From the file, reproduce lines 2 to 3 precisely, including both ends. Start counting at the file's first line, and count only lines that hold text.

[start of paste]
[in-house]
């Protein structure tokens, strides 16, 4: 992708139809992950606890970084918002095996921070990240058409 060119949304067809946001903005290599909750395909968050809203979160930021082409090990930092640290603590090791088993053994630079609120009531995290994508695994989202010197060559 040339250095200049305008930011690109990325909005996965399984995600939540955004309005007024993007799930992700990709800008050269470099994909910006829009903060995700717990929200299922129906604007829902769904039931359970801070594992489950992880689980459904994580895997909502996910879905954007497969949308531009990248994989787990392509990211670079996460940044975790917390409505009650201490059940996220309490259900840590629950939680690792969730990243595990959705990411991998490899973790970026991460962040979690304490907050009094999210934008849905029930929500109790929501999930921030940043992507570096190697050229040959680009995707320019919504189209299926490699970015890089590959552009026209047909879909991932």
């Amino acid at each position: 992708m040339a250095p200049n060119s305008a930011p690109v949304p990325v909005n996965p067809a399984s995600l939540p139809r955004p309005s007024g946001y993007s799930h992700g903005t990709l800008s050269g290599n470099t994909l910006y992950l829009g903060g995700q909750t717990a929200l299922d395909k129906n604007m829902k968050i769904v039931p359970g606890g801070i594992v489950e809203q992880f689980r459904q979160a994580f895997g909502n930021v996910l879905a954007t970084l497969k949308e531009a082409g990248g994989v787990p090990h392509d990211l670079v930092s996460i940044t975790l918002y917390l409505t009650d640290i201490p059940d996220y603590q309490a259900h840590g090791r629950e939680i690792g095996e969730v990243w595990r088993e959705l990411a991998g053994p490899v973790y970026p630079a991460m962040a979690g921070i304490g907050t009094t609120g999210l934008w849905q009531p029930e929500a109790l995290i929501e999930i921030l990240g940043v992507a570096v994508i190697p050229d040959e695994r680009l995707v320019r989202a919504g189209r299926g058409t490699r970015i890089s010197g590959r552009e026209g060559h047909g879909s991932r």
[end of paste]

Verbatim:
């Protein structure tokens, strides 16, 4: 992708139809992950606890970084918002095996921070990240058409 060119949304067809946001903005290599909750395909968050809203979160930021082409090990930092640290603590090791088993053994630079609120009531995290994508695994989202010197060559 040339250095200049305008930011690109990325909005996965399984995600939540955004309005007024993007799930992700990709800008050269470099994909910006829009903060995700717990929200299922129906604007829902769904039931359970801070594992489950992880689980459904994580895997909502996910879905954007497969949308531009990248994989787990392509990211670079996460940044975790917390409505009650201490059940996220309490259900840590629950939680690792969730990243595990959705990411991998490899973790970026991460962040979690304490907050009094999210934008849905029930929500109790929501999930921030940043992507570096190697050229040959680009995707320019919504189209299926490699970015890089590959552009026209047909879909991932």
């Amino acid at each position: 992708m040339a250095p200049n060119s305008a930011p690109v949304p990325v909005n996965p067809a399984s995600l939540p139809r955004p309005s007024g946001y993007s799930h992700g903005t990709l800008s050269g290599n470099t994909l910006y992950l829009g903060g995700q909750t717990a929200l299922d395909k129906n604007m829902k968050i769904v039931p359970g606890g801070i594992v489950e809203q992880f689980r459904q979160a994580f895997g909502n930021v996910l879905a954007t970084l497969k949308e531009a082409g990248g994989v787990p090990h392509d990211l670079v930092s996460i940044t975790l918002y917390l409505t009650d640290i201490p059940d996220y603590q309490a259900h840590g090791r629950e939680i690792g095996e969730v990243w595990r088993e959705l990411a991998g053994p490899v973790y970026p630079a991460m962040a979690g921070i304490g907050t009094t609120g999210l934008w849905q009531p029930e929500a109790l995290i929501e999930i921030l990240g940043v992507a570096v994508i190697p050229d040959e695994r680009l995707v320019r989202a919504g189209r299926g058409t490699r970015i890089s010197g590959r552009e026209g060559h047909g879909s991932r």